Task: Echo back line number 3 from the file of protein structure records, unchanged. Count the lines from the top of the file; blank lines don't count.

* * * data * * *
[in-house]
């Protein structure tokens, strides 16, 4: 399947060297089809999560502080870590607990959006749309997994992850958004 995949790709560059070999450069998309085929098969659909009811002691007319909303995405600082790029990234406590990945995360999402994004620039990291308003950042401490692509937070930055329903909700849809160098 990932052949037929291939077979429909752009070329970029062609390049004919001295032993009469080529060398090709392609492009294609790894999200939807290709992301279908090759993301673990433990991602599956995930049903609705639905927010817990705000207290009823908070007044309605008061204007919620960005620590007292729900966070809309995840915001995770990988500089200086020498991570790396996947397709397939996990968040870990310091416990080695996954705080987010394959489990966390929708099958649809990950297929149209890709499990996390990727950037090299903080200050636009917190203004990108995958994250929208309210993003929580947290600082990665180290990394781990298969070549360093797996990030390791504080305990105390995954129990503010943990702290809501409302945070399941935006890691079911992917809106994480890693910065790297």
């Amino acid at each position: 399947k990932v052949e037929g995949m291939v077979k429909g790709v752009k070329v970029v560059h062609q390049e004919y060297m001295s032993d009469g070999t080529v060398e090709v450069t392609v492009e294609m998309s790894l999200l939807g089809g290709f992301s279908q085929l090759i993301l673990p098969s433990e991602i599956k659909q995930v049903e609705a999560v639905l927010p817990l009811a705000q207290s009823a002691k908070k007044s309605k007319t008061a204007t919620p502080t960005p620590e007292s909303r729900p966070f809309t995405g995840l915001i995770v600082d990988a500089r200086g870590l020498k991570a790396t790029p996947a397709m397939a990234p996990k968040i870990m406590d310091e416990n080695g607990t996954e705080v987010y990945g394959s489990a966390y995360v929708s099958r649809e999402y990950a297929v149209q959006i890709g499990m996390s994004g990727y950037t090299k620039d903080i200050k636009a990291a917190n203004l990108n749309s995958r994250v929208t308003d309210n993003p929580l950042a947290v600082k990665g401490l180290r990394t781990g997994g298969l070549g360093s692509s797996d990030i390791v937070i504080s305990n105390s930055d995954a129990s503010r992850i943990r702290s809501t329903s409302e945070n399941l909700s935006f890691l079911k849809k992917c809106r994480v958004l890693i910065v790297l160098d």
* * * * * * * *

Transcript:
């Amino acid at each position: 399947k990932v052949e037929g995949m291939v077979k429909g790709v752009k070329v970029v560059h062609q390049e004919y060297m001295s032993d009469g070999t080529v060398e090709v450069t392609v492009e294609m998309s790894l999200l939807g089809g290709f992301s279908q085929l090759i993301l673990p098969s433990e991602i599956k659909q995930v049903e609705a999560v639905l927010p817990l009811a705000q207290s009823a002691k908070k007044s309605k007319t008061a204007t919620p502080t960005p620590e007292s909303r729900p966070f809309t995405g995840l915001i995770v600082d990988a500089r200086g870590l020498k991570a790396t790029p996947a397709m397939a990234p996990k968040i870990m406590d310091e416990n080695g607990t996954e705080v987010y990945g394959s489990a966390y995360v929708s099958r649809e999402y990950a297929v149209q959006i890709g499990m996390s994004g990727y950037t090299k620039d903080i200050k636009a990291a917190n203004l990108n749309s995958r994250v929208t308003d309210n993003p929580l950042a947290v600082k990665g401490l180290r990394t781990g997994g298969l070549g360093s692509s797996d990030i390791v937070i504080s305990n105390s930055d995954a129990s503010r992850i943990r702290s809501t329903s409302e945070n399941l909700s935006f890691l079911k849809k992917c809106r994480v958004l890693i910065v790297l160098d």